Q: Because you’re a downtown church, do you help a lot of people who are in distress? A: A lot of people come into the church who need our help all the time. The Regina Anti-Poverty Ministry has been here for many years. And we work together. They do the majority of the work but we often deal with people who come in with different problems, but that is typical of a downtown church. Q: Sounds like the place to be if you like meeting people. A: It’s a very busy place where you see all sorts of people coming and going. Some you get to know and some just pass through.


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Read my book #

Loca l AUT H O RS: Writers tell us what makes their book worth reading


The Sailor and the Christmas Trees About a year ago, a friend of mine erator in the Royal Canadian Navy told me about a true story he during the Second World War. In thought would make a great book. late November 1944, while docked in St. John’s, Nfld., he It involved a sailor from realized that he and his Manitoba who unselfcrewmates would likely ishly warmed the hearts be at sea on Christmas of others on Christmas Day. He suggested to his Day 1944 during the Secfriends that they go up a ond World War. I was nearby hill and cut down intrigued and I travelled some evergreens, then to Brandon, Man., earhide them on the ship lier this year to meet for almost a month until John Hanlon. John had Christmas morning. So told his special Christthat’s what they did. mas story to family On Christmas Day and friends for decades Deana Driver 1944, the HMCS Royand was pleased when I asked permission to re-create it in almount was part of a 62-vessel convoy heading back to Canada book form. John Hanlon was a wireless op- from England. After their morning

watch, John and his friends pulled the evergreens out of storage and surprised their fellow shipmates with a hearty ‘Merry Christmas’ wish. Some of the men decorated the trees and all on board were buoyed by this unexpected treat. Later that day, they learned that another ship in their convoy had some little children among its passengers. The Royalmount pulled alongside that ship and John and his friends shared their Christmas spirit with the children as one could only do at sea — by throwing a line across and sending a tree over to the other ship. The children were thrilled. John never forgot that moment and although he knew the children had made it as far as New-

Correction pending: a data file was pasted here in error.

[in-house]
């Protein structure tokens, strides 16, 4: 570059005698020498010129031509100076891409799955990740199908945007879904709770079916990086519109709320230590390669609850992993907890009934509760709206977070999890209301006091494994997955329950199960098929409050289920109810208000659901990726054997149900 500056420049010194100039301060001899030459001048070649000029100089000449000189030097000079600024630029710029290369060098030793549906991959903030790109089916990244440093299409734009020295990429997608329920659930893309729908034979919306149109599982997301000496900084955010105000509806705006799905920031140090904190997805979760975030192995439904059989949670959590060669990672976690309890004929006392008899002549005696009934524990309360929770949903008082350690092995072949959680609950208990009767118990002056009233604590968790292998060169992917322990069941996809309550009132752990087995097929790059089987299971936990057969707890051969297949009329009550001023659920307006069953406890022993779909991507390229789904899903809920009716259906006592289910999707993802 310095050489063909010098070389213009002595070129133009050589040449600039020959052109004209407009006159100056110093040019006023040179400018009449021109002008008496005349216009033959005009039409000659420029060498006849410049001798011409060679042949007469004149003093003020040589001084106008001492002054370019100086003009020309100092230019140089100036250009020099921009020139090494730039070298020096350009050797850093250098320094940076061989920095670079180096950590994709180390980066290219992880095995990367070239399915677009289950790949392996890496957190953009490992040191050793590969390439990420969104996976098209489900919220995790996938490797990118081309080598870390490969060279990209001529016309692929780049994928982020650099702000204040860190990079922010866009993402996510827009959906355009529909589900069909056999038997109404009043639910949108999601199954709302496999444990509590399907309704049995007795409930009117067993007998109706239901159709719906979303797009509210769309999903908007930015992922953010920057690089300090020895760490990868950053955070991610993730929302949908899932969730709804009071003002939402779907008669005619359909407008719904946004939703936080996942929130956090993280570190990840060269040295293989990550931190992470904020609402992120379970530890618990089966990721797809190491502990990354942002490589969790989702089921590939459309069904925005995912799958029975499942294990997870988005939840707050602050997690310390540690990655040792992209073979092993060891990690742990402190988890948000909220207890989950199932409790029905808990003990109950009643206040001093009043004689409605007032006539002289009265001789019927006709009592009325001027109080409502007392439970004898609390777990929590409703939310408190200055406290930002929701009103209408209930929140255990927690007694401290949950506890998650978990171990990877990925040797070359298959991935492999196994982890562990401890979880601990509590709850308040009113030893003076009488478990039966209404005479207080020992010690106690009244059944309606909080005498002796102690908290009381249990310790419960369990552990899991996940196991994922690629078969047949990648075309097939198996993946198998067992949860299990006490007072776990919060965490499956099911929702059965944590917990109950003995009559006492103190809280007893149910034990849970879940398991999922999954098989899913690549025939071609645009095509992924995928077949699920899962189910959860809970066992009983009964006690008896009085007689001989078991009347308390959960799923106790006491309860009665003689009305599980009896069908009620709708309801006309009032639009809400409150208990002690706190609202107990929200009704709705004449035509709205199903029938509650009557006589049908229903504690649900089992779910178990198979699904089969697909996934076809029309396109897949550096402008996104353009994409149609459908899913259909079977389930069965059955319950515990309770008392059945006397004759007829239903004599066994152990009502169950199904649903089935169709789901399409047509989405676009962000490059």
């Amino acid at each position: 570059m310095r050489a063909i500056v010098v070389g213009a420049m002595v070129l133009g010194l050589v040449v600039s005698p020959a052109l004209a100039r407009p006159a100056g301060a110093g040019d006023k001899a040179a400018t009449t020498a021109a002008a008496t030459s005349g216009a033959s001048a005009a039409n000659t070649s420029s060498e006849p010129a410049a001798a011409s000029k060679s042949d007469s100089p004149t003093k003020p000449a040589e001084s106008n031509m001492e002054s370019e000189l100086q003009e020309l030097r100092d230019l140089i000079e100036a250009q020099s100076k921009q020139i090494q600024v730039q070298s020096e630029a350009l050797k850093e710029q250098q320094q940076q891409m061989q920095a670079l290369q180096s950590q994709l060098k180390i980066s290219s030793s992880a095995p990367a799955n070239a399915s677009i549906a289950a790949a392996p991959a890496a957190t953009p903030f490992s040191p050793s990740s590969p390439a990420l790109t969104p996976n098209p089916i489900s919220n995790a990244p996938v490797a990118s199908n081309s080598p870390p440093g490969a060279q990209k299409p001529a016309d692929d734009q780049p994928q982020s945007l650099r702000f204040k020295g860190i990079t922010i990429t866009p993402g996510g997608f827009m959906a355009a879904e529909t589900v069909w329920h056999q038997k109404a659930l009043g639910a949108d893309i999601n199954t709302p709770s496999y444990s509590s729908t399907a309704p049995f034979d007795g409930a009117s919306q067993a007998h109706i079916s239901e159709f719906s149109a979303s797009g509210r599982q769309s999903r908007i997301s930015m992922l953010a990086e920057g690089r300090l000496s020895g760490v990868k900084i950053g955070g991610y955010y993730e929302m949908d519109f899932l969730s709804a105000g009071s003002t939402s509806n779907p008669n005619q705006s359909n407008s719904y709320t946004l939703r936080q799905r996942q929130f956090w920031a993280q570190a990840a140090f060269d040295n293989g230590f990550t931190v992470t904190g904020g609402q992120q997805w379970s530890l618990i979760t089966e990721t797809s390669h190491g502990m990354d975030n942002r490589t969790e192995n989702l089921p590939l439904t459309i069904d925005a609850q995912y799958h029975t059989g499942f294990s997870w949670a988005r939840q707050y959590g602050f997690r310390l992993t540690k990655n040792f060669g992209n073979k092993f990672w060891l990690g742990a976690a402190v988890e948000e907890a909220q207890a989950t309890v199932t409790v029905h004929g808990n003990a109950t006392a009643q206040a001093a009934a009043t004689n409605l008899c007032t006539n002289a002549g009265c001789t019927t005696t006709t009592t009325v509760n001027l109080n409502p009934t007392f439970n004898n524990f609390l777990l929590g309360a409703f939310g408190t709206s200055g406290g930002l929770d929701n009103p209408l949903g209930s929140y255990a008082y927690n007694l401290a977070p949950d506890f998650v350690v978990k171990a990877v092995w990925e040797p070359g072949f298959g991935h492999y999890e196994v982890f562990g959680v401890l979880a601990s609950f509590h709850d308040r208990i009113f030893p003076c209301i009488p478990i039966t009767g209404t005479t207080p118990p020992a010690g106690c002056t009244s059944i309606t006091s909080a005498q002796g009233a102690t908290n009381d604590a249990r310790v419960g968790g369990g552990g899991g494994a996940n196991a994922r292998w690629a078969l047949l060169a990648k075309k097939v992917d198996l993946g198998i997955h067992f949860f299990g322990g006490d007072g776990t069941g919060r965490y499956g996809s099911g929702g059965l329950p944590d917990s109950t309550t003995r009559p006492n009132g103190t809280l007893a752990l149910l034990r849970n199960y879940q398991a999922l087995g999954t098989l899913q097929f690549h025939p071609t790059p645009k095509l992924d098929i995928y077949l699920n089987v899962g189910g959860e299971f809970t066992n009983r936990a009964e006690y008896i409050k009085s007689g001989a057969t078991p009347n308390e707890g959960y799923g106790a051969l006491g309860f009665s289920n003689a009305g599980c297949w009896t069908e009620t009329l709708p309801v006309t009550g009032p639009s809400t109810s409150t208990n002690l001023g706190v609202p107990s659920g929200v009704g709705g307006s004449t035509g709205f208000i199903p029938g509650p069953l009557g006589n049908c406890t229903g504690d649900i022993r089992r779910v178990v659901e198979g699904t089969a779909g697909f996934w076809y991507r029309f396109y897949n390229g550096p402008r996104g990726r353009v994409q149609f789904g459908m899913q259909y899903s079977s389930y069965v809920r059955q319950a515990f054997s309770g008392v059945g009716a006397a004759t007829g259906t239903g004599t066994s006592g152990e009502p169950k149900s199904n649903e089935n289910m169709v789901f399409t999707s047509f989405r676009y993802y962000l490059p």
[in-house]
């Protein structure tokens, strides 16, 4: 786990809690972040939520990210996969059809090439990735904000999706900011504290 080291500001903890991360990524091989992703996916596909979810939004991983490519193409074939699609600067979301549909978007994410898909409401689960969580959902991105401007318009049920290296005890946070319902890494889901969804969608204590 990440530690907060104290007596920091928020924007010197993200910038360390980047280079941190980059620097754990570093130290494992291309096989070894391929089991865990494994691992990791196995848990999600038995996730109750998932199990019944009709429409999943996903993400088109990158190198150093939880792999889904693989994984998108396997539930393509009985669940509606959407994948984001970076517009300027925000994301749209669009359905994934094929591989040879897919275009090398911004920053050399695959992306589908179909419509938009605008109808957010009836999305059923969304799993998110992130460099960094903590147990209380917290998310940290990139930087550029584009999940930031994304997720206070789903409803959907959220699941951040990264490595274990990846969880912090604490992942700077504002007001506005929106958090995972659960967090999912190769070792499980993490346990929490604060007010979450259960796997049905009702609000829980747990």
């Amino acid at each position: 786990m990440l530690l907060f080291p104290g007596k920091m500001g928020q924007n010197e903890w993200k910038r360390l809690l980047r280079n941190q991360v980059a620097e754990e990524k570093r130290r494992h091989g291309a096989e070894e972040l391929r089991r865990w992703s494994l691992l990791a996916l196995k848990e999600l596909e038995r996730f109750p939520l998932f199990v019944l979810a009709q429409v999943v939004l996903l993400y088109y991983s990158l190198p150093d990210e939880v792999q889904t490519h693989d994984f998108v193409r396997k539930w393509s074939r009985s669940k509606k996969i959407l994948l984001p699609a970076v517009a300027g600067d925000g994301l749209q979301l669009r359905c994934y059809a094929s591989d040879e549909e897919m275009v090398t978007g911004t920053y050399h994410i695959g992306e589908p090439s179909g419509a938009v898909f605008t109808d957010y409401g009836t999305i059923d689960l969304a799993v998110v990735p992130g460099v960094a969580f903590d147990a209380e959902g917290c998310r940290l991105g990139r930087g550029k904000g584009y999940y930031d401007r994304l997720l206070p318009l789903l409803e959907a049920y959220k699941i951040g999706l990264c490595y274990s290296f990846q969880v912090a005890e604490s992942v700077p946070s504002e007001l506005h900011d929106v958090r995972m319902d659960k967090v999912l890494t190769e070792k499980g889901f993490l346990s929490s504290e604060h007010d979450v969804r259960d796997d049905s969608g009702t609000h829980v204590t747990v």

foundland, he wondered for decades if they had ever made it safely to Canada’s mainland. Fifty years later, he found the answer when he met one of those children, now an adult with a huge appreciation of the Canadian Navy. Six days after I met John and Audrey, John died peacefully in his sleep. His story will not be forgotten. This book is an ideal Christmas gift for children who are learning to read and for anyone who enjoys true stories of unsung Canadian heroes. The Sailor and the Christmas Trees is available online at www. (306-545-5293) and from select book stores. (ISBN 9781-927570-02-9, 48 pages, 14 illustrations, 9 photos, $14.95 + GST)


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fav o u r i t e t h i n g s

Bridges/QC staff give their wish list Here are a few of our favourite things, from the staff at Bridges and QC. Can you connect the writer with his or her coveted Christmas item? Check the answers on Facebook Dec. 24.

Michelle Berg

Nesting chair $2,199.00 — Metric Interior Design Inc. — 160 2nd Ave. N., Saskatoon Big enough for two, this beautiful custom design was handmade in Guadalajara, Mexico. The poly-blend fabric feels like velvet but is much more durable. All I want to do is snuggle into it!

Three Farmer’s Camelina Oil 500 ml $20 — Little Market Store at the Saskatoon Farmers’ Market The Three Farmer’s Camelina Oil got a big boost recently when it was featured on the Dragon’s Den, but those in foodie circles have been touting its goodness long before. Made by a group of Saskatchewan farmers, the cold-pressed artisanal oil is the only

Ashley Martin

one of its kind. Camelina seeds lend a delicious nutty flavour, while packing an Omega-3, Omega-6 and vitamin E punch. Visit for a vendor near you.

Fender Blacktop Jaguar HH Electric Guitar, Mexican made $545, Long & McQuade (any location) Jaguars were instrumental (pardon the pun) in the development of punk and new wave music. Grunge legend Kurt Cobain also played a Jaguar and the members of Sonic Youth are known to have a few of these in their collection. Fender Jaguars make me swoon.

Andrew Matte

Jenn Sharp

This guitar has seen me through a tour of Europe and a trip to NXNE in Toronto. I’ve since traded up for a Japanesemade, Special Edition Jaguar, but I’d like to be able to keep this one as a backup guitar. It’s budget-friendly, solid and reliable, handles airplane travel well and has fewer knobs and switches than a regular Jaguar. Less room for error, more room for rock.